E34 and E35 four-barrel manifolds for the VG Pacer had a cast-on water heating setup for the plenum, so they don’t need exhaust heat; the manifold was used as it was cast, with no heat riser flap, shaft, or channel. All Hemi manifolds were a log type with one or two outlets, and a bridge tube between the middle two cylinders—until the CM series, which was separated for cylinders 1-3 and cylinders 4-6.
What was not planned from the start was a hot version of the 265 Hemi featuring triple carburetors, each having two barrels (or two venturis, depending on how you look at it)—this “Six Pack” (3x2) was well beyond what the Highland Park experts thought the engine could stand. The name was taken from Dodge’s label for the triple-carburetor 440 V8 (it was also applied to a single-year-only version of the 340 V8).
Developed in Australia, with carburetor tuning in Italy by Chrysler and Weber engineers, the engine skipped the usual slant-six-style intake manifold in favor of tubes going from the carburetors two cylinder pairs. Side-draft carburetors were needed because there was not enough room above the engine for downdraft Carter two-barrels. Each carburetor had its own air filter, fitted at 90° angles to their normal arrangement.
Pete Hagenbuch recalled that “it turned out it was a very good engine though we had thought it was a little bit too much for the structure.” Yet, the ultimate E49 version of the engine pushed out a stunning 302 horsepower and 320 pound-feet of torque, performance V8 territory.
The first version of the 265 “Six Pack,” the E37, was rated at 248 horsepower and 305 pound-feet, with 9.7:1 compression. The concurrent E38 version increased compression to 10.0:1, resulting in 280 hp and 310 lb-ft. The highest power version, the E49, released in mid-1972, had the same 10:1 compression. It propelled the E49 Charger to a 14.4-second quarter mile—an Australian production-car record that stood until 1988—with a 0-60 mph time of just 6.1 seconds. The VH Valiant Pacer also set a record, as the fastest-accelerating six-cylinder four-door production car made in Australia, which also stood for quite a while.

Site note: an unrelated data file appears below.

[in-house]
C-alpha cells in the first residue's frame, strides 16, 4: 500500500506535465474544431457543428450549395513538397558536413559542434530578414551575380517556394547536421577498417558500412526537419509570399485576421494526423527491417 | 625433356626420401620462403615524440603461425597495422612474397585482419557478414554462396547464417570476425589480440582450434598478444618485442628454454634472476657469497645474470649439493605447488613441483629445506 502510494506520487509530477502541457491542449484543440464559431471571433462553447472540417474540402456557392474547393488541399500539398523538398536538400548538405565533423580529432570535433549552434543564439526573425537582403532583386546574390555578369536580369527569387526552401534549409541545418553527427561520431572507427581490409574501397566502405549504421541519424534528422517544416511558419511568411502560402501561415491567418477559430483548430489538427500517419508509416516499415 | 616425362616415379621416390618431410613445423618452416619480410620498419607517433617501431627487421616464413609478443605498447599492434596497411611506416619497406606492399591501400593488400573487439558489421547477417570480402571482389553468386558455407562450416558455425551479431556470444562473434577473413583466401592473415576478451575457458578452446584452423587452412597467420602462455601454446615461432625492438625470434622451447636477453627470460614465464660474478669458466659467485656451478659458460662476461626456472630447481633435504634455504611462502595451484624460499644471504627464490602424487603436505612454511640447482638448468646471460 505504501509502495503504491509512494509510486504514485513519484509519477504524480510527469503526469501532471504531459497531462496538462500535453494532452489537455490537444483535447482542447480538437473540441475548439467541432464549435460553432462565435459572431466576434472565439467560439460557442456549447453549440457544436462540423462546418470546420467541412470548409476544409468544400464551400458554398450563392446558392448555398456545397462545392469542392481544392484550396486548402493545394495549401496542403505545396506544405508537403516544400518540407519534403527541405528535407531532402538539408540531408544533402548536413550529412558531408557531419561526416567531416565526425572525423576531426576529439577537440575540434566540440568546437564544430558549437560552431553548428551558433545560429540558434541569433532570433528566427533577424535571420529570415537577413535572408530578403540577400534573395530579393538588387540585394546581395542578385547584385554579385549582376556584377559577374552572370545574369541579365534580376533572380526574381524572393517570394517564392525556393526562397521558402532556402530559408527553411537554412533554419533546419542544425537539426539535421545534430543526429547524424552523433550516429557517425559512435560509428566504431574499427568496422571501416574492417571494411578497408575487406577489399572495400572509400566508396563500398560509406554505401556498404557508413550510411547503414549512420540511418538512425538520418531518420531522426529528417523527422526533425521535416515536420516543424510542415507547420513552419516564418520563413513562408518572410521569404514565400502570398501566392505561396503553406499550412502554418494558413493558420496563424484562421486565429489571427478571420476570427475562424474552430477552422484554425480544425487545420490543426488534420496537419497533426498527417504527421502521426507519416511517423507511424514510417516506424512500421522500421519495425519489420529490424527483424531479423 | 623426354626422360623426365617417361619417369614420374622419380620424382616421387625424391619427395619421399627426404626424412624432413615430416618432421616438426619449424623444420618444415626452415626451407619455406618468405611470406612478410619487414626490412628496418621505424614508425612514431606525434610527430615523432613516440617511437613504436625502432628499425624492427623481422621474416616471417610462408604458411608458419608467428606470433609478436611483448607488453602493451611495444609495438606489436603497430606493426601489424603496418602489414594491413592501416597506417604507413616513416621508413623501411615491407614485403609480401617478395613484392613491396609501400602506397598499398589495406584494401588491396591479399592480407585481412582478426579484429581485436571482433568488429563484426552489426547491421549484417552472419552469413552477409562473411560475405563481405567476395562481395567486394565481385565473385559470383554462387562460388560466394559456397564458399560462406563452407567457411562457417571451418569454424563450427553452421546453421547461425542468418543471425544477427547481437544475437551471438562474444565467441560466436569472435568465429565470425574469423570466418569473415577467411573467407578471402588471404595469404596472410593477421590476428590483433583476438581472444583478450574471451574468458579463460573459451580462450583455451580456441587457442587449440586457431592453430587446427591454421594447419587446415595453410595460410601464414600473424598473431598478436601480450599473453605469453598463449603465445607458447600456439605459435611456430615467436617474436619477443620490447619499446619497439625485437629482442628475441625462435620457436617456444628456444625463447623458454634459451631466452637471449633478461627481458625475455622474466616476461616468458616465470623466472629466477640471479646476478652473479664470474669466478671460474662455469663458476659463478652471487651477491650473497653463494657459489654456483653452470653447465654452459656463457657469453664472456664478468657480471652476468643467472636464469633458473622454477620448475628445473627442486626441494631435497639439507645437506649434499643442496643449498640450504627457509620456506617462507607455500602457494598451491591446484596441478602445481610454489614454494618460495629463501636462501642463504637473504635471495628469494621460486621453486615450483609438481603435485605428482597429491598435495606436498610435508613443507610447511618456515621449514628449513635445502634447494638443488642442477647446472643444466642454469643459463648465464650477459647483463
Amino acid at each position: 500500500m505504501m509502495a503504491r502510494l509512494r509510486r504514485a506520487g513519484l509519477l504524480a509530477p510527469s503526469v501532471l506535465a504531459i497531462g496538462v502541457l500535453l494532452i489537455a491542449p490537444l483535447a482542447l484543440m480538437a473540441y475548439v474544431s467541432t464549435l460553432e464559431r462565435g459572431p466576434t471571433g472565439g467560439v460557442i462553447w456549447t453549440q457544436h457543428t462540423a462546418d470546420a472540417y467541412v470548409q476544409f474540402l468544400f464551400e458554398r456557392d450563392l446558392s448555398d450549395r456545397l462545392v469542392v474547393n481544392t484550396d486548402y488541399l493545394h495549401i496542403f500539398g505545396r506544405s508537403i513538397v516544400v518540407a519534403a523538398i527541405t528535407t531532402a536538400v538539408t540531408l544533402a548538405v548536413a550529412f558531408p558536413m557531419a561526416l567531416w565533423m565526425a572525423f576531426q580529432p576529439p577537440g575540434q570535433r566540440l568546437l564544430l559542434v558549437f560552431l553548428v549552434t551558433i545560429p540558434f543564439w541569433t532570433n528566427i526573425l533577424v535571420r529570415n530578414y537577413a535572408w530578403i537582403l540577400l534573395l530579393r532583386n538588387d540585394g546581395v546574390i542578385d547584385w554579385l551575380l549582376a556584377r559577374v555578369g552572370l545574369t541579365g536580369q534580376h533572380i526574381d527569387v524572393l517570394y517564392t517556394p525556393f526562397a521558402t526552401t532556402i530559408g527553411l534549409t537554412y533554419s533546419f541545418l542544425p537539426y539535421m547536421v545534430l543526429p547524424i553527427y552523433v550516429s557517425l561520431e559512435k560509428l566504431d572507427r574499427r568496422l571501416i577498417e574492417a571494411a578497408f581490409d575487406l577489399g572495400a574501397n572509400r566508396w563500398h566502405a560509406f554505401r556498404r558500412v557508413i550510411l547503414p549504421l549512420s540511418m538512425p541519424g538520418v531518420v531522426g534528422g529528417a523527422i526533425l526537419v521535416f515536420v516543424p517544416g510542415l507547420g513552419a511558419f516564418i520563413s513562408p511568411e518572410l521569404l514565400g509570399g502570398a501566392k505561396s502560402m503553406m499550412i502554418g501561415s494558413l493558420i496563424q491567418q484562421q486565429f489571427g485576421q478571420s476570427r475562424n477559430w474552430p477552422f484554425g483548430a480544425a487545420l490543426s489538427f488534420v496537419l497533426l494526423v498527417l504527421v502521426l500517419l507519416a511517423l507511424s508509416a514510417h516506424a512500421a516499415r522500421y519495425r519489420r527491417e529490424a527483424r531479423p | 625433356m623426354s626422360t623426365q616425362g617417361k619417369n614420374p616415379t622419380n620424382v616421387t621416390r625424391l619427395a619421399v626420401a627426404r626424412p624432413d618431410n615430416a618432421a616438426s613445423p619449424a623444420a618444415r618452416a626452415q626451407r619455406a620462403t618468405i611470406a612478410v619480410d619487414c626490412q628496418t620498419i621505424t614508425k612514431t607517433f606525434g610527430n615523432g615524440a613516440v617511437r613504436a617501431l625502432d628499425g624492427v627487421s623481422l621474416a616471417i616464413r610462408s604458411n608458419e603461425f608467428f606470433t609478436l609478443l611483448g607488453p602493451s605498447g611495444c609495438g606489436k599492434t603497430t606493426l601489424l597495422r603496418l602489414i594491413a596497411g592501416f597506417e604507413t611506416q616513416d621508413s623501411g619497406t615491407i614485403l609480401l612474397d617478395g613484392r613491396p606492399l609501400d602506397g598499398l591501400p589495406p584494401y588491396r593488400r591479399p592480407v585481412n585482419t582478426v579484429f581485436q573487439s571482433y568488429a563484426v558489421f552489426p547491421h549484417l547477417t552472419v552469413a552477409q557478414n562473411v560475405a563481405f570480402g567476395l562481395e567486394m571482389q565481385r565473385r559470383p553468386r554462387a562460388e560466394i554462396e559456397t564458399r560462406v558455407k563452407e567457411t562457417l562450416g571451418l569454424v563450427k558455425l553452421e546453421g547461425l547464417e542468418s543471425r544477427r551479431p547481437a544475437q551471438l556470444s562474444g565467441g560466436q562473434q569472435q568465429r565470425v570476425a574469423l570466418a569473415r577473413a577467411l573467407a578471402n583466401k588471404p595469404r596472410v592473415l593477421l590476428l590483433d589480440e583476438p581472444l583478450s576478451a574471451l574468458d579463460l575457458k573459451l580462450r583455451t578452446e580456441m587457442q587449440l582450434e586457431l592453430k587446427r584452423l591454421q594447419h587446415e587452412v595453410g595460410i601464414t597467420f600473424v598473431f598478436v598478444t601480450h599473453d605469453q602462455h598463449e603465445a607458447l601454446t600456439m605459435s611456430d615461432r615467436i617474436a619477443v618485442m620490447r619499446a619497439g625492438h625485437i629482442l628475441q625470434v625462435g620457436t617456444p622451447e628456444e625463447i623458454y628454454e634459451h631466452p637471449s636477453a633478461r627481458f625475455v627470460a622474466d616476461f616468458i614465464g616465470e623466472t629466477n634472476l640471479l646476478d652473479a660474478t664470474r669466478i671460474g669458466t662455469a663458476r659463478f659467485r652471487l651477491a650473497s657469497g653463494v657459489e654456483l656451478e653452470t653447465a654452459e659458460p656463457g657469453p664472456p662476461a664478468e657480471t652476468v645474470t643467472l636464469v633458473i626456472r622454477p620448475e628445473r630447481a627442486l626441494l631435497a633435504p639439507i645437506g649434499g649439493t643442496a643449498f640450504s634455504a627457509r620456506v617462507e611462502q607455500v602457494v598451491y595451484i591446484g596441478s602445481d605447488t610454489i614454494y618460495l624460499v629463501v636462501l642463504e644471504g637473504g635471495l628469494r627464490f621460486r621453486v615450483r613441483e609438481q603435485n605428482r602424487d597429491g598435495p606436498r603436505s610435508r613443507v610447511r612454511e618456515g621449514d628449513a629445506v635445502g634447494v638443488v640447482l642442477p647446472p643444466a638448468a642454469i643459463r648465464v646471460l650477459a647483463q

This photo shows a 265 Six-Pack being tested on the dyno at full throttle, without air cleaners. The red-glowing tubes were not retouched—they were that hot.
There were, in short, four Six Pack versions of the Kangaroo Six, all painted gray and blue. All of them used blocks from the regular 265 line—but technicians chose particular blocks which met the specifications most closely. They had a high-mass vibration damper to deal with the crankshaft’s torsional virbrations; tin aluminum main bearings with full circle oil grooves; a bushing on the small end of the connecting rods; and different pistons, with a small crown added to boost compression and circlip grooves for fully floating pins.
The concurrently-made E38 went further, adding deeper main bearing caps, longer bolts, and hardened washers. The crank was shot-peened in some areas for greater hardness; connecting rods were shot-peened for fatigue resistance. The pistons were further altered to hit the desired a 10.0:1 compression ratio. All four of the Six-Packs had tubular fabricated headers. (The E48 engine was an E37 coupled to a four-speed manual transmission.)
The ultimate Kangaroo Six, the E49, was similar to the E38; again, they modified the pistons to reduce clearances, and added intermediate piston rings. These pistons also had molybdenum-filled tops.
In 1972, Modern Motor took the E38 Valiant Charger to 60 mph in 6.3 seconds, with a 0-100 of 17.2 seconds and 14.8-second quarter mile; that beat the Ford Falcon GT (351 V8) and Holden Monaro GTS (350 V8). The 245 Hemi two-barrel pushed the Valiant through the quarter mile in 16.4 seconds, while the Pacer two-barrel, ran it in under 16 seconds. This beat many V8 engines (though the numbers for the two-barrel are improbably fast). The E49 ran the quarter (in Sports Car World) in 14.4 seconds, with a 6.1 second quarter-mile that is still competitive today. Yet, they wrote, “It’s so fuss-free that your mother could puddle back and forwards to the supermarket.”
Production of these engines ended in 1973, at the end of the Valiant VH series, as public sentiment turned against high-performance engines; they were only ever sold on the VH and VJ series, and all their efforts only yielded roughly two years of production. Most of the Six-Packs stayed in Australia, with most of the exports going to New Zealand; none went to the United States, except long after the cars had been sold to their first owners.